A majority of prominent authors of the Folio Academy have called on the Man Booker Prize return back to their original rule: choosing writers that are from the UK, Ireland, or Commonwealth countries.
This comes after fears of “new American dominance” appearing in the prize. It has been three years since the Man Booker began allowing any author writing in English and is published in the UK. Members of the Folio Academy was asked recently about the prize and a majority felt that Man Booker needs to change their rules again, to make sure that UK, Irish, and Commonwealth authors are equally represented.
As reported by The Guardian newspaper:
After the 2011 Man Booker chair of judges, Stella Rimington controversially stressed prioritising “readability” and books that “zip along”, the Rathbones Folio prize was established that year as a direct challenge to the prestigious Booker. The Folio, which set out to reward “daunting” fiction by any author writing in English and is overseen by its academy of 300-odd members, was first awarded to US author George Saunders in 2013; that same year, the Man Booker prize announced it would widen its remit to include any author writing in English.
Saunders himself would later win the Booker in 2017, making him the second US winner in a row since the rule was implemented in 2014 – an ill omen for some critics, who believe the character of the prize has been altered by the presence of weighty US writers at the expense of unknown authors in Commonwealth countries, who previously benefited from a Booker boost.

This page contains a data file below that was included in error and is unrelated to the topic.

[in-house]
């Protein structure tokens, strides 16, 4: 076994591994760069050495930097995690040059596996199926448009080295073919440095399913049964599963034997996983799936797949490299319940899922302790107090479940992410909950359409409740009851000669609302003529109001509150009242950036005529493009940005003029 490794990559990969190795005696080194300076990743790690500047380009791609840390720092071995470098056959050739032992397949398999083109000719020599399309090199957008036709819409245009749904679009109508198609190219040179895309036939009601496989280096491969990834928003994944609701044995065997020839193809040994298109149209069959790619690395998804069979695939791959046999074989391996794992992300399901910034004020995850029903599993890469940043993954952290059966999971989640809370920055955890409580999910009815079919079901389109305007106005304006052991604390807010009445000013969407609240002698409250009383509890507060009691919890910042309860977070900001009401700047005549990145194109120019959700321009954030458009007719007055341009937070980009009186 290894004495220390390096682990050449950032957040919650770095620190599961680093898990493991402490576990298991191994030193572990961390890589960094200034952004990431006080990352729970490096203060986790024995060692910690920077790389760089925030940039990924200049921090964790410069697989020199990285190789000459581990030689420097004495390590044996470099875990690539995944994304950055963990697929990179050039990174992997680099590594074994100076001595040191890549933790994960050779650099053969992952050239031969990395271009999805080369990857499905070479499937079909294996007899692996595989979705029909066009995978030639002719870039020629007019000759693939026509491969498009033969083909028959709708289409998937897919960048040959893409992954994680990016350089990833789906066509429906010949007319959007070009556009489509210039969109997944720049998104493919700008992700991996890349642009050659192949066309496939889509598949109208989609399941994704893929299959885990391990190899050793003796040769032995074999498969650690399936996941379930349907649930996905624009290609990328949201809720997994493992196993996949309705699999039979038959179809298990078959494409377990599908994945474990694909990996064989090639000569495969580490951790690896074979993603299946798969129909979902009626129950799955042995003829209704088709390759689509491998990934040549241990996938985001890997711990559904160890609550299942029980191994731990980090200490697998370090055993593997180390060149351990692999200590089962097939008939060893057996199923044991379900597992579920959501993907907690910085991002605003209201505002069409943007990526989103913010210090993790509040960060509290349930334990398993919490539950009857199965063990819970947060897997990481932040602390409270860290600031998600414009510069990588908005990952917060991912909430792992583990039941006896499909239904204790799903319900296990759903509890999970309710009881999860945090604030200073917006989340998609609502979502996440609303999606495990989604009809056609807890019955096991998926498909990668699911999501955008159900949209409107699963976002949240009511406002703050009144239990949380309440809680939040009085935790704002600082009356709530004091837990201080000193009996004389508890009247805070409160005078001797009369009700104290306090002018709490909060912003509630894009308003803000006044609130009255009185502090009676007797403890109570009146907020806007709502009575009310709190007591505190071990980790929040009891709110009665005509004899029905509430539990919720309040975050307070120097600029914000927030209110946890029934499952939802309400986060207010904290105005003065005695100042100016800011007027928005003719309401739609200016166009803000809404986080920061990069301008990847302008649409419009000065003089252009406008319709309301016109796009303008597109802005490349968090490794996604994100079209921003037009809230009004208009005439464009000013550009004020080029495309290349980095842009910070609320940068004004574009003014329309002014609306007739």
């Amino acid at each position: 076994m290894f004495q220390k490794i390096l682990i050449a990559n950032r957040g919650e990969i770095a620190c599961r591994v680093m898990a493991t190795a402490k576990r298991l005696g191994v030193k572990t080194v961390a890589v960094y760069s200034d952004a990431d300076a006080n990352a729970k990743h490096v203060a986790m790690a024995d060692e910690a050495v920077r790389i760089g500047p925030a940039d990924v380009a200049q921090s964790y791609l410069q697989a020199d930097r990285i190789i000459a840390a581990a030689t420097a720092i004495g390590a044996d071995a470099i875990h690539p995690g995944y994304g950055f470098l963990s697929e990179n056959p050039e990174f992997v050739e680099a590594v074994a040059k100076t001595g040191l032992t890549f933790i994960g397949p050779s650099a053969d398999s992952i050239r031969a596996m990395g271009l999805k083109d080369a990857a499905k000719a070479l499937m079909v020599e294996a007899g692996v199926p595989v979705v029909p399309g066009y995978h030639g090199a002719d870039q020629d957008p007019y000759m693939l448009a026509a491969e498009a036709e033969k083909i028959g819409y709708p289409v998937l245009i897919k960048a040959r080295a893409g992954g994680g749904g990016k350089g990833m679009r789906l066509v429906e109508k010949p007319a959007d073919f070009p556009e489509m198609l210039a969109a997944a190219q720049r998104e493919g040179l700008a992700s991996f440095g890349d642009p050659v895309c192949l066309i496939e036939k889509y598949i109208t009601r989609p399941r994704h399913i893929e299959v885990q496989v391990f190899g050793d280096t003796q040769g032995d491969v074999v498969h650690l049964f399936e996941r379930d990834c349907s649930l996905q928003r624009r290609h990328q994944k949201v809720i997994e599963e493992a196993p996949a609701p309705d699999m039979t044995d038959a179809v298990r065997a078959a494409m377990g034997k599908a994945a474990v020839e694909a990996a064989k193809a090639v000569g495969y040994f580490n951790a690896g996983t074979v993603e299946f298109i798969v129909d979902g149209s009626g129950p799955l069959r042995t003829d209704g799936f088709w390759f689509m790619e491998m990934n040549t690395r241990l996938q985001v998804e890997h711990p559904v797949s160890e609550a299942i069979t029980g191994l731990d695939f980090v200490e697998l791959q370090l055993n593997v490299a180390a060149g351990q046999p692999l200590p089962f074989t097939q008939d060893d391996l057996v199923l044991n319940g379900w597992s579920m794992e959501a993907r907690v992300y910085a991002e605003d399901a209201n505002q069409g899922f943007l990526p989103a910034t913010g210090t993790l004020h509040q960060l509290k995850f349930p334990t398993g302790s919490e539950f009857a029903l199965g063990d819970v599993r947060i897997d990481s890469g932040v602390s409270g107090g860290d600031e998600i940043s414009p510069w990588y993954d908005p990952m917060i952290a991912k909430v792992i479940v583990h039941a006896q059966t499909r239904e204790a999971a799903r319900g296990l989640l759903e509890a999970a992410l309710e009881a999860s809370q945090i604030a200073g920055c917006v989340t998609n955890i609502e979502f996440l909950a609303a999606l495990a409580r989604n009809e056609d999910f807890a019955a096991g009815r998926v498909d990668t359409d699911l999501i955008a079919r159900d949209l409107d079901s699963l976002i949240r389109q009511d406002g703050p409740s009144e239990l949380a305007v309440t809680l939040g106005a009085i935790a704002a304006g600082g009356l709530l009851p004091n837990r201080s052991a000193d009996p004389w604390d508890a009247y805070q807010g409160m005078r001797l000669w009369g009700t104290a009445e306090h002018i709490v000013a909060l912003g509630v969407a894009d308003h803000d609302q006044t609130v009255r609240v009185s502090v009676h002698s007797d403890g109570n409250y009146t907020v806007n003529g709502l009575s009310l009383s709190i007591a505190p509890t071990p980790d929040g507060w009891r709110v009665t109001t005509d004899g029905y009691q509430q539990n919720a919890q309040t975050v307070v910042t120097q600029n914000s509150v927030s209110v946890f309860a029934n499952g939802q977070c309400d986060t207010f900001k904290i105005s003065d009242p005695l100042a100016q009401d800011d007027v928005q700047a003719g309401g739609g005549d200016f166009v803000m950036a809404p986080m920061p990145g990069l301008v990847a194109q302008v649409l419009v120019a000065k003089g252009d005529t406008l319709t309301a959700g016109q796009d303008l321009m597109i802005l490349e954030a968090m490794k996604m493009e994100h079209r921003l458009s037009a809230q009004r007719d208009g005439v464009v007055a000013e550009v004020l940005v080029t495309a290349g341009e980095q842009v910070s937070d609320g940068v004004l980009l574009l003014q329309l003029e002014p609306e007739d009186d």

There are some strong points made here. As noted in the article, there are a lot of US literary prizes that only allow US authors to apply, so why should the Man Booker Prize be any different? However, it is really up to the committee to make sure that whatever list is complied, it is equally represented by all countries. Critic Sam Leith was in favor of keeping the rule,
I think that – angry though it has made a lot of UK writers and publishers – there’s a clear literary sense in the Man Booker having as its constituency the English language, rather than a territorial remit based on a semi-defunct postcolonial trading bloc…”